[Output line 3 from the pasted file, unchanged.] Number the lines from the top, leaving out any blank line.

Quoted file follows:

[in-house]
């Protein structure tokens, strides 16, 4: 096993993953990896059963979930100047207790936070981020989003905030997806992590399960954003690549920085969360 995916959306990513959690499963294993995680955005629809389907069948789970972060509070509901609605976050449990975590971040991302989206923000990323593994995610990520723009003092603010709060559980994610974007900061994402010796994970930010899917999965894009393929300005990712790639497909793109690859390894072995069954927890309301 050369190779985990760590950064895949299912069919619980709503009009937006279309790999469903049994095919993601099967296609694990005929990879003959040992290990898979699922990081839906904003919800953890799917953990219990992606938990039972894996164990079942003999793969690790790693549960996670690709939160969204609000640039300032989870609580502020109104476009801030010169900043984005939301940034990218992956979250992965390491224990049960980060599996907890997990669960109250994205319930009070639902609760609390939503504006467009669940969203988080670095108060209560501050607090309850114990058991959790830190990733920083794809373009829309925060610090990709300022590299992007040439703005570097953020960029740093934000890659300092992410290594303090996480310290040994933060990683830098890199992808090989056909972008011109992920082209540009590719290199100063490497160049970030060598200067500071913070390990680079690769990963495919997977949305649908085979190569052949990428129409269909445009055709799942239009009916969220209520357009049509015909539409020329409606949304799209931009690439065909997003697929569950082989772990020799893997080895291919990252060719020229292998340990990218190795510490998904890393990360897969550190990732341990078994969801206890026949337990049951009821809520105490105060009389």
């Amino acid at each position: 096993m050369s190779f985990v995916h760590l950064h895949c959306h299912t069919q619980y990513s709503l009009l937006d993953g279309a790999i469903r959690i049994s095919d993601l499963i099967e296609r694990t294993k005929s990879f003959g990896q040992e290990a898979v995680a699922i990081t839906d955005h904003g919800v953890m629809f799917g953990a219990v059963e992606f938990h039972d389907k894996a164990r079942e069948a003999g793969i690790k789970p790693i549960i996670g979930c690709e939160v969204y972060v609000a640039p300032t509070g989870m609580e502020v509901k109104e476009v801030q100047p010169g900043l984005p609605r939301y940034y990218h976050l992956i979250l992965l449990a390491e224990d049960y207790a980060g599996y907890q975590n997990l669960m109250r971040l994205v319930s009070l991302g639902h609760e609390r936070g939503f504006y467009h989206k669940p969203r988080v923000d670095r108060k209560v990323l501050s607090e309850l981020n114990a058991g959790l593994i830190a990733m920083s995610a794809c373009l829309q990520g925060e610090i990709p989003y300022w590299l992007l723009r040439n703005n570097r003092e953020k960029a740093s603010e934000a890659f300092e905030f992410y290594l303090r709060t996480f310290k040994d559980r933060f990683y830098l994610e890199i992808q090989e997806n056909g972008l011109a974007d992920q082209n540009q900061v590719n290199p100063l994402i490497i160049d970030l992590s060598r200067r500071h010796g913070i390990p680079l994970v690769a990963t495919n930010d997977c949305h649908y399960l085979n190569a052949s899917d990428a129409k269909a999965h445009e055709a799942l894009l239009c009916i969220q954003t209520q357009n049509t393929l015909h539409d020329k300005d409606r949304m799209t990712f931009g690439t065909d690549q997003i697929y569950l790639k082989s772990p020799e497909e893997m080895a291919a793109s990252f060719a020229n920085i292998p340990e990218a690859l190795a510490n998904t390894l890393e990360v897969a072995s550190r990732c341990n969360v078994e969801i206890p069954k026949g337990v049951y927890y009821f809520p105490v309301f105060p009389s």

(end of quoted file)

């Amino acid at each position: 096993m050369s190779f985990v995916h760590l950064h895949c959306h299912t069919q619980y990513s709503l009009l937006d993953g279309a790999i469903r959690i049994s095919d993601l499963i099967e296609r694990t294993k005929s990879f003959g990896q040992e290990a898979v995680a699922i990081t839906d955005h904003g919800v953890m629809f799917g953990a219990v059963e992606f938990h039972d389907k894996a164990r079942e069948a003999g793969i690790k789970p790693i549960i996670g979930c690709e939160v969204y972060v609000a640039p300032t509070g989870m609580e502020v509901k109104e476009v801030q100047p010169g900043l984005p609605r939301y940034y990218h976050l992956i979250l992965l449990a390491e224990d049960y207790a980060g599996y907890q975590n997990l669960m109250r971040l994205v319930s009070l991302g639902h609760e609390r936070g939503f504006y467009h989206k669940p969203r988080v923000d670095r108060k209560v990323l501050s607090e309850l981020n114990a058991g959790l593994i830190a990733m920083s995610a794809c373009l829309q990520g925060e610090i990709p989003y300022w590299l992007l723009r040439n703005n570097r003092e953020k960029a740093s603010e934000a890659f300092e905030f992410y290594l303090r709060t996480f310290k040994d559980r933060f990683y830098l994610e890199i992808q090989e997806n056909g972008l011109a974007d992920q082209n540009q900061v590719n290199p100063l994402i490497i160049d970030l992590s060598r200067r500071h010796g913070i390990p680079l994970v690769a990963t495919n930010d997977c949305h649908y399960l085979n190569a052949s899917d990428a129409k269909a999965h445009e055709a799942l894009l239009c009916i969220q954003t209520q357009n049509t393929l015909h539409d020329k300005d409606r949304m799209t990712f931009g690439t065909d690549q997003i697929y569950l790639k082989s772990p020799e497909e893997m080895a291919a793109s990252f060719a020229n920085i292998p340990e990218a690859l190795a510490n998904t390894l890393e990360v897969a072995s550190r990732c341990n969360v078994e969801i206890p069954k026949g337990v049951y927890y009821f809520p105490v309301f105060p009389s």